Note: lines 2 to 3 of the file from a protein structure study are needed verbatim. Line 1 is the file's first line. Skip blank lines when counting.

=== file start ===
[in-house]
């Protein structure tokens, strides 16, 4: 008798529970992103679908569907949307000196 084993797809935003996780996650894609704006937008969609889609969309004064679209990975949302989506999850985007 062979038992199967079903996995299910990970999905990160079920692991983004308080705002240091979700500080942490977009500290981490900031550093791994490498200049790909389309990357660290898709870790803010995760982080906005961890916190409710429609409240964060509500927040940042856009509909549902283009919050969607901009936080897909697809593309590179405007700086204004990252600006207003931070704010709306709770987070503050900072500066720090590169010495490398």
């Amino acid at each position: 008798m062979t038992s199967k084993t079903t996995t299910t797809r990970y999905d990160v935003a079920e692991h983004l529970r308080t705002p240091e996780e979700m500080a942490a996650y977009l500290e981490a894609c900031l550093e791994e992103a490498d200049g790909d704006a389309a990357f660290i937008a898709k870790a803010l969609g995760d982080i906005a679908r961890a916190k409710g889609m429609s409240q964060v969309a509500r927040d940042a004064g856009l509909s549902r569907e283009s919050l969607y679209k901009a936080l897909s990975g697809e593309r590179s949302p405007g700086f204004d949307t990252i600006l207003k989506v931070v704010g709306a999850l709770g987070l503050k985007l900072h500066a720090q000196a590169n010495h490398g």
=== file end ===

């Protein structure tokens, strides 16, 4: 008798529970992103679908569907949307000196 084993797809935003996780996650894609704006937008969609889609969309004064679209990975949302989506999850985007 062979038992199967079903996995299910990970999905990160079920692991983004308080705002240091979700500080942490977009500290981490900031550093791994490498200049790909389309990357660290898709870790803010995760982080906005961890916190409710429609409240964060509500927040940042856009509909549902283009919050969607901009936080897909697809593309590179405007700086204004990252600006207003931070704010709306709770987070503050900072500066720090590169010495490398």
């Amino acid at each position: 008798m062979t038992s199967k084993t079903t996995t299910t797809r990970y999905d990160v935003a079920e692991h983004l529970r308080t705002p240091e996780e979700m500080a942490a996650y977009l500290e981490a894609c900031l550093e791994e992103a490498d200049g790909d704006a389309a990357f660290i937008a898709k870790a803010l969609g995760d982080i906005a679908r961890a916190k409710g889609m429609s409240q964060v969309a509500r927040d940042a004064g856009l509909s549902r569907e283009s919050l969607y679209k901009a936080l897909s990975g697809e593309r590179s949302p405007g700086f204004d949307t990252i600006l207003k989506v931070v704010g709306a999850l709770g987070l503050k985007l900072h500066a720090q000196a590169n010495h490398g």